While economic uncertainty persists, there are signs that many entrepreneurs feel more confident and less stressed. According to the latest findings of the American Express OPEN® Small Business Monitor, just 20 percent believe economic conditions are the biggest barrier to growth (compared to 23% in the fall of 2011), fewer have cash flow concerns (53%, versus 58% in the spring) and fewer are stressed out by the economy (59%, versus 64% in the spring).
For the small business owner, the top priority, is maintaining their current business and sources of revenue (32%) and as a result they have adopted a “wait and see” approach for growth plans. This means that only 29% of businesses surveyed have plans to hire new employees, down from 35% in the spring. However, only 16% of entrepreneurs say the economy has caused them to lay off employees versus 21% six months ago.
But will the average performing small business be prepared to roar out of the great recession?
In sharp contrast, a small cadre of “High Achievers” is taking action and focusing on growth, among this group two-thirds (66%) plan to hire over the next six months. Key considerations will are hiring for fit rather than hiring to fill.
According to Susan Sobbott, president, American Express OPEN. “In many ways, our research on small business sentiment mirrors economic indicators on the consumer front—confidence and optimism gauges are showing positive signs. To help small business owners navigate this uncertain time, we decided to zero-in on the small businesses that weathered the great recession and came out firing on all cylinders—we want to know ‘what can be learned from the high achievers that will help create of more of them?’”
New Index Uncovers Key Areas of Business Differentiation
For the first time, the semi-annual survey, now in its eleventh year, includes a Success Index to identify commonalities across successful businesses that can provide lessons for any small business. The index profiles four groups of entrepreneurs: High achievers, strivers, sustainers and strugglers.
High achievers represent six percent of the total survey sample, and on average, have spent twenty-six years in business, employ eighteen people in their firms and have attained business growth of thirty-four percent over the last three years (versus 10% growth for the total survey population).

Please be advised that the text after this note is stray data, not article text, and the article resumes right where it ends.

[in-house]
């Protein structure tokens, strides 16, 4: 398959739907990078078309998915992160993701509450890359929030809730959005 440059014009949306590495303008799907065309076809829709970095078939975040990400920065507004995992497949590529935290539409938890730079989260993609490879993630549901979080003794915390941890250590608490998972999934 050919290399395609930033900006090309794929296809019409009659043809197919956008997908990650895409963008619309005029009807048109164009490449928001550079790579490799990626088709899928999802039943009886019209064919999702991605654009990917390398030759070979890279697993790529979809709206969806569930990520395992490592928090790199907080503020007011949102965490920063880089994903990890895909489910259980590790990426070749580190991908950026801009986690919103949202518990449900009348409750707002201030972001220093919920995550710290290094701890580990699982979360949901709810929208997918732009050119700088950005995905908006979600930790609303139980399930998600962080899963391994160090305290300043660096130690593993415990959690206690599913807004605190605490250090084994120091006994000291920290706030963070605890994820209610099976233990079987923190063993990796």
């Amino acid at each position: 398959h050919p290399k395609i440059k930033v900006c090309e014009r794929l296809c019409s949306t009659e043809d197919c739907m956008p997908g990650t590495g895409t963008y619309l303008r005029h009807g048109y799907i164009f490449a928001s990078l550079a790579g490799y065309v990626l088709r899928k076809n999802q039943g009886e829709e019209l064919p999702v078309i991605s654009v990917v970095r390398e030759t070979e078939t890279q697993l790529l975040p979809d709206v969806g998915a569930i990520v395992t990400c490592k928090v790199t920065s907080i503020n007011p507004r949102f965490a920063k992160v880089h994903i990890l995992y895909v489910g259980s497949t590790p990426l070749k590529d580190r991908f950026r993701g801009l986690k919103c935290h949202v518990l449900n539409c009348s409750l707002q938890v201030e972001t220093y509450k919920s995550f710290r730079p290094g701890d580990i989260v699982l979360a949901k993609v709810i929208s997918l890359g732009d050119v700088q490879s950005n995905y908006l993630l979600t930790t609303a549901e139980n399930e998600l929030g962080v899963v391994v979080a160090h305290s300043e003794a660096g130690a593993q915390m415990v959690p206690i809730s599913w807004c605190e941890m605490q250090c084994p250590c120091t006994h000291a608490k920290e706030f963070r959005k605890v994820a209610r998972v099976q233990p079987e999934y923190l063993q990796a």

A comparison between the high achievers and the total survey group uncovers a host of key differentiators.
They take more risks: More than two-thirds have increased their appetite for risk compared to one year ago (67%, versus 35% of the total population)
They don’t just plan for growth, they make it a priority: A majority of high achievers say they are planning to grow their businesses over the next six months (93%, versus 69% of the total survey group) and more than half (51%) have growth as their top priority (versus 31% of the total survey group)
They invest in their business: More than three-quarters (78%) are planning to make capital investments (versus 49% of the total survey group)
They provide incentives to customers to get repeat business:
- Eighty-four percent are placing heightened focus on better servicing customers to set their business apart from competitors (versus 78% overall)
- Forty percent offer loyalty rewards (versus 22% overall)
- Forty-one percent offer differentiated products or services (versus 23% overall)
They leverage social media: Seven-in-ten use social media (70% versus 49% overall). More than three quarters (79%) use social media to attract new customers (versus 57% overall).
The Success Index was developed based on self-reported responses to questions regarding business growth and characteristics correlated with high-performing entrepreneurs. Based on a 100-point scale, four distinct levels emerged: “Strugglers” (scoring between 0-40 points), “Sustainers” (scoring between 41-60 points), “Strivers” (scoring between 61-80 points) and “High achievers”, who scored highest on the Index (between 81-100 points).
American Express OPEN Small Business Monitor, released each spring and fall, is based on a nationally representative sample of 839 small business owners/managers of companies with fewer than 100 employees. The anonymous survey was conducted via telephone by Echo Research August 23-September 21, 2012. The poll has a margin of error of +/- 3.4%.
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